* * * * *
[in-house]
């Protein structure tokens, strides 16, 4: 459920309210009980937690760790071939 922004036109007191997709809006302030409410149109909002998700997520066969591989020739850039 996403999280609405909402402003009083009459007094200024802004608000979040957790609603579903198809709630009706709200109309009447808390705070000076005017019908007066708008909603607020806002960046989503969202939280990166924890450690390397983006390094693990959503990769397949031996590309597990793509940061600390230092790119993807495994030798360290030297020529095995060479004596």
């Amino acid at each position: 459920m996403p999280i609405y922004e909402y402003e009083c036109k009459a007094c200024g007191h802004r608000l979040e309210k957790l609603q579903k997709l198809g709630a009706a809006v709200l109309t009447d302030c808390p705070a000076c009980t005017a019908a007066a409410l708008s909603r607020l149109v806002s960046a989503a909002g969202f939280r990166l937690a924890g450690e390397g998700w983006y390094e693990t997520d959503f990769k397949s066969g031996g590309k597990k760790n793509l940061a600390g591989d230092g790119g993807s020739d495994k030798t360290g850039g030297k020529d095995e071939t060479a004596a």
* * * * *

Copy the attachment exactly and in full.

[in-house]
């Protein structure tokens, strides 16, 4: 459920309210009980937690760790071939 922004036109007191997709809006302030409410149109909002998700997520066969591989020739850039 996403999280609405909402402003009083009459007094200024802004608000979040957790609603579903198809709630009706709200109309009447808390705070000076005017019908007066708008909603607020806002960046989503969202939280990166924890450690390397983006390094693990959503990769397949031996590309597990793509940061600390230092790119993807495994030798360290030297020529095995060479004596």
């Amino acid at each position: 459920m996403p999280i609405y922004e909402y402003e009083c036109k009459a007094c200024g007191h802004r608000l979040e309210k957790l609603q579903k997709l198809g709630a009706a809006v709200l109309t009447d302030c808390p705070a000076c009980t005017a019908a007066a409410l708008s909603r607020l149109v806002s960046a989503a909002g969202f939280r990166l937690a924890g450690e390397g998700w983006y390094e693990t997520d959503f990769k397949s066969g031996g590309k597990k760790n793509l940061a600390g591989d230092g790119g993807s020739d495994k030798t360290g850039g030297k020529d095995e071939t060479a004596a």